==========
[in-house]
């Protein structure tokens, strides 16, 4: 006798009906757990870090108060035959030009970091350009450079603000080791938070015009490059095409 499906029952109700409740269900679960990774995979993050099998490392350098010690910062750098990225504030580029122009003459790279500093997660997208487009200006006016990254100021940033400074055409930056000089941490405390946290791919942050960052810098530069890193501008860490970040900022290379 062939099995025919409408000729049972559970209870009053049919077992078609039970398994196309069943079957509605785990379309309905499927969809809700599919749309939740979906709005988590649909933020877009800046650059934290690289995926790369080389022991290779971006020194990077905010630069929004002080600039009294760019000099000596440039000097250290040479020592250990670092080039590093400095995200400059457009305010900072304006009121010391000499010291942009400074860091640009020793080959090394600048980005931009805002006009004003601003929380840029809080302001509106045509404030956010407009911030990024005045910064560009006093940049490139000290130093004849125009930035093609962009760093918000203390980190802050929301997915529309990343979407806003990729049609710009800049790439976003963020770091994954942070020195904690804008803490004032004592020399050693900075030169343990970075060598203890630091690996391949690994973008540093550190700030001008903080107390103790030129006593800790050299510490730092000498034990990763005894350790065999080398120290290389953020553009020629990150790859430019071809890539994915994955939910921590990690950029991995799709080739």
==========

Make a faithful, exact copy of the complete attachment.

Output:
[in-house]
């Protein structure tokens, strides 16, 4: 006798009906757990870090108060035959030009970091350009450079603000080791938070015009490059095409 499906029952109700409740269900679960990774995979993050099998490392350098010690910062750098990225504030580029122009003459790279500093997660997208487009200006006016990254100021940033400074055409930056000089941490405390946290791919942050960052810098530069890193501008860490970040900022290379 062939099995025919409408000729049972559970209870009053049919077992078609039970398994196309069943079957509605785990379309309905499927969809809700599919749309939740979906709005988590649909933020877009800046650059934290690289995926790369080389022991290779971006020194990077905010630069929004002080600039009294760019000099000596440039000097250290040479020592250990670092080039590093400095995200400059457009305010900072304006009121010391000499010291942009400074860091640009020793080959090394600048980005931009805002006009004003601003929380840029809080302001509106045509404030956010407009911030990024005045910064560009006093940049490139000290130093004849125009930035093609962009760093918000203390980190802050929301997915529309990343979407806003990729049609710009800049790439976003963020770091994954942070020195904690804008803490004032004592020399050693900075030169343990970075060598203890630091690996391949690994973008540093550190700030001008903080107390103790030129006593800790050299510490730092000498034990990763005894350790065999080398120290290389953020553009020629990150790859430019071809890539994915994955939910921590990690950029991995799709080739």